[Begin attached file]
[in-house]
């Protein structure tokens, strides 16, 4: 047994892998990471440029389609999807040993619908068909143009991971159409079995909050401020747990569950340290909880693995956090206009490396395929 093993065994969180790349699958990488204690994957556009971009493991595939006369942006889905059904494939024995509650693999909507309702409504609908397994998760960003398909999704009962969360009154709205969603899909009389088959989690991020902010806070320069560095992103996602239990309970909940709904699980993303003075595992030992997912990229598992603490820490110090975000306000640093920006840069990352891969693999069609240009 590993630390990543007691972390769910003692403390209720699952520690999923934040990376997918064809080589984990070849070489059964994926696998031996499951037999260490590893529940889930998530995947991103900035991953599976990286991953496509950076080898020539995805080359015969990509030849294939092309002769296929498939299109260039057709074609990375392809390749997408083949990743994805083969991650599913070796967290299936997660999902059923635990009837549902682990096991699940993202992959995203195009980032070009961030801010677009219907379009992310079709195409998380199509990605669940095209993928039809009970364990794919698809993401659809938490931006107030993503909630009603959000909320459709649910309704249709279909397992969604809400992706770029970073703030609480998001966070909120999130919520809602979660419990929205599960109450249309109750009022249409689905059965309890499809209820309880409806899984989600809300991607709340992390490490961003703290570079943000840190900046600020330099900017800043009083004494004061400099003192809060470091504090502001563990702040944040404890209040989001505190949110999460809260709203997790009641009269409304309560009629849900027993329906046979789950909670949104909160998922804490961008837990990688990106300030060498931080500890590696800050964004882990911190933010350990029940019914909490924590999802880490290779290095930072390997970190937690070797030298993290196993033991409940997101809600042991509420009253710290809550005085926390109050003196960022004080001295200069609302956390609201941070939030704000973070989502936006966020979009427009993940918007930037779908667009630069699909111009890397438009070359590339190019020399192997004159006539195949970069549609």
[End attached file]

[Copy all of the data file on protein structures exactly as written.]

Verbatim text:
[in-house]
């Protein structure tokens, strides 16, 4: 047994892998990471440029389609999807040993619908068909143009991971159409079995909050401020747990569950340290909880693995956090206009490396395929 093993065994969180790349699958990488204690994957556009971009493991595939006369942006889905059904494939024995509650693999909507309702409504609908397994998760960003398909999704009962969360009154709205969603899909009389088959989690991020902010806070320069560095992103996602239990309970909940709904699980993303003075595992030992997912990229598992603490820490110090975000306000640093920006840069990352891969693999069609240009 590993630390990543007691972390769910003692403390209720699952520690999923934040990376997918064809080589984990070849070489059964994926696998031996499951037999260490590893529940889930998530995947991103900035991953599976990286991953496509950076080898020539995805080359015969990509030849294939092309002769296929498939299109260039057709074609990375392809390749997408083949990743994805083969991650599913070796967290299936997660999902059923635990009837549902682990096991699940993202992959995203195009980032070009961030801010677009219907379009992310079709195409998380199509990605669940095209993928039809009970364990794919698809993401659809938490931006107030993503909630009603959000909320459709649910309704249709279909397992969604809400992706770029970073703030609480998001966070909120999130919520809602979660419990929205599960109450249309109750009022249409689905059965309890499809209820309880409806899984989600809300991607709340992390490490961003703290570079943000840190900046600020330099900017800043009083004494004061400099003192809060470091504090502001563990702040944040404890209040989001505190949110999460809260709203997790009641009269409304309560009629849900027993329906046979789950909670949104909160998922804490961008837990990688990106300030060498931080500890590696800050964004882990911190933010350990029940019914909490924590999802880490290779290095930072390997970190937690070797030298993290196993033991409940997101809600042991509420009253710290809550005085926390109050003196960022004080001295200069609302956390609201941070939030704000973070989502936006966020979009427009993940918007930037779908667009630069699909111009890397438009070359590339190019020399192997004159006539195949970069549609």